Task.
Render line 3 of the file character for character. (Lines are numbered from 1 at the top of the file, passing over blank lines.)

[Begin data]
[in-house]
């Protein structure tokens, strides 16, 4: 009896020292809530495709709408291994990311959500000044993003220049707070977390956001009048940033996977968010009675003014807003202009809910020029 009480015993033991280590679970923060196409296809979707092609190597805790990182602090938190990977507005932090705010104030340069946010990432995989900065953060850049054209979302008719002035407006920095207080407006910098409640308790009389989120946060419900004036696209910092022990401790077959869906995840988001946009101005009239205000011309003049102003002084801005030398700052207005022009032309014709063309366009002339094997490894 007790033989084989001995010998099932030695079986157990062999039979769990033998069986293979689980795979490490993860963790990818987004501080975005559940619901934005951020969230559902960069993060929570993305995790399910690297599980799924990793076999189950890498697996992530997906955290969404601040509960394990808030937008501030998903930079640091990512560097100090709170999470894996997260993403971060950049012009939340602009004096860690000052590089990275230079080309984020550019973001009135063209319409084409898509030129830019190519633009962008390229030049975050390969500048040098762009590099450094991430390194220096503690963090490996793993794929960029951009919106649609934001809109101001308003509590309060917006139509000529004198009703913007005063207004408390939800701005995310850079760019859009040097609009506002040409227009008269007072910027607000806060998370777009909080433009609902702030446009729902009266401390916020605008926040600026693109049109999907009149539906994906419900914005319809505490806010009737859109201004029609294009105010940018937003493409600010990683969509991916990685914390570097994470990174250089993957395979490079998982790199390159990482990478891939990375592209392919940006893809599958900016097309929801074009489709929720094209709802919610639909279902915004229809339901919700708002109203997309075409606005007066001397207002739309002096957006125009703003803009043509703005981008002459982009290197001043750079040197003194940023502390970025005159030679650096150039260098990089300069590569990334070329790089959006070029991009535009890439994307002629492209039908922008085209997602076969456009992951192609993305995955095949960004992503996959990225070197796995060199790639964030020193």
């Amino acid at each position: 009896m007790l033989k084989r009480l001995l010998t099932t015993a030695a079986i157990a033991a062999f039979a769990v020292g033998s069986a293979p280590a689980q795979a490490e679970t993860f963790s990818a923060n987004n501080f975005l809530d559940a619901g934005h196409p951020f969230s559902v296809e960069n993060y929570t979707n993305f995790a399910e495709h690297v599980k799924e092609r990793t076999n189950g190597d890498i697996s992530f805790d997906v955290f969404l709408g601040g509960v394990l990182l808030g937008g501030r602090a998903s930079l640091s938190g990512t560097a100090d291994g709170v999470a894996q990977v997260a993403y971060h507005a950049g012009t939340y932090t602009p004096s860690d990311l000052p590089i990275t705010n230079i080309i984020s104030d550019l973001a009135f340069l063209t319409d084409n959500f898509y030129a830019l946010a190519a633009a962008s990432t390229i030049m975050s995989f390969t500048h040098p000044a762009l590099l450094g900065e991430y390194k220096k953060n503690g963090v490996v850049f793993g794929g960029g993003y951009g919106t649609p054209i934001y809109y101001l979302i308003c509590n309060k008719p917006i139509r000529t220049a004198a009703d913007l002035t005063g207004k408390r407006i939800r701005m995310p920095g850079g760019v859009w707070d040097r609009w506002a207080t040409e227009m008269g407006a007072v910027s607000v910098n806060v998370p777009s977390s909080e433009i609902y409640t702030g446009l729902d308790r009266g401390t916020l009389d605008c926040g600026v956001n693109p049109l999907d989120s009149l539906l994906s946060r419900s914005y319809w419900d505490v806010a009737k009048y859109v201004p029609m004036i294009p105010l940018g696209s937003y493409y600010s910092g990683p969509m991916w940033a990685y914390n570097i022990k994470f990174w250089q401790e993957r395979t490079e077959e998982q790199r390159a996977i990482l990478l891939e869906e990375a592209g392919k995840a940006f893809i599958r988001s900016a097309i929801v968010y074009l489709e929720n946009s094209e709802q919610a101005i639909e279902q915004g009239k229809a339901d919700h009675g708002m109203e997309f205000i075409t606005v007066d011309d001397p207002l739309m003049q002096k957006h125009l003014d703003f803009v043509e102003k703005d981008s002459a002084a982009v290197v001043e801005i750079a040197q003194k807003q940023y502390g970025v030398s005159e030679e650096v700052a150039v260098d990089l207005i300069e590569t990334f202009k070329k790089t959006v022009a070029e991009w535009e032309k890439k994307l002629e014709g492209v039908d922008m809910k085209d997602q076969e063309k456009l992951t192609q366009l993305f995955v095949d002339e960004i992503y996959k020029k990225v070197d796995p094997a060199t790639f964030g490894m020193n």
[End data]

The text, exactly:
């Amino acid at each position: 009896m007790l033989k084989r009480l001995l010998t099932t015993a030695a079986i157990a033991a062999f039979a769990v020292g033998s069986a293979p280590a689980q795979a490490e679970t993860f963790s990818a923060n987004n501080f975005l809530d559940a619901g934005h196409p951020f969230s559902v296809e960069n993060y929570t979707n993305f995790a399910e495709h690297v599980k799924e092609r990793t076999n189950g190597d890498i697996s992530f805790d997906v955290f969404l709408g601040g509960v394990l990182l808030g937008g501030r602090a998903s930079l640091s938190g990512t560097a100090d291994g709170v999470a894996q990977v997260a993403y971060h507005a950049g012009t939340y932090t602009p004096s860690d990311l000052p590089i990275t705010n230079i080309i984020s104030d550019l973001a009135f340069l063209t319409d084409n959500f898509y030129a830019l946010a190519a633009a962008s990432t390229i030049m975050s995989f390969t500048h040098p000044a762009l590099l450094g900065e991430y390194k220096k953060n503690g963090v490996v850049f793993g794929g960029g993003y951009g919106t649609p054209i934001y809109y101001l979302i308003c509590n309060k008719p917006i139509r000529t220049a004198a009703d913007l002035t005063g207004k408390r407006i939800r701005m995310p920095g850079g760019v859009w707070d040097r609009w506002a207080t040409e227009m008269g407006a007072v910027s607000v910098n806060v998370p777009s977390s909080e433009i609902y409640t702030g446009l729902d308790r009266g401390t916020l009389d605008c926040g600026v956001n693109p049109l999907d989120s009149l539906l994906s946060r419900s914005y319809w419900d505490v806010a009737k009048y859109v201004p029609m004036i294009p105010l940018g696209s937003y493409y600010s910092g990683p969509m991916w940033a990685y914390n570097i022990k994470f990174w250089q401790e993957r395979t490079e077959e998982q790199r390159a996977i990482l990478l891939e869906e990375a592209g392919k995840a940006f893809i599958r988001s900016a097309i929801v968010y074009l489709e929720n946009s094209e709802q919610a101005i639909e279902q915004g009239k229809a339901d919700h009675g708002m109203e997309f205000i075409t606005v007066d011309d001397p207002l739309m003049q002096k957006h125009l003014d703003f803009v043509e102003k703005d981008s002459a002084a982009v290197v001043e801005i750079a040197q003194k807003q940023y502390g970025v030398s005159e030679e650096v700052a150039v260098d990089l207005i300069e590569t990334f202009k070329k790089t959006v022009a070029e991009w535009e032309k890439k994307l002629e014709g492209v039908d922008m809910k085209d997602q076969e063309k456009l992951t192609q366009l993305f995955v095949d002339e960004i992503y996959k020029k990225v070197d796995p094997a060199t790639f964030g490894m020193n």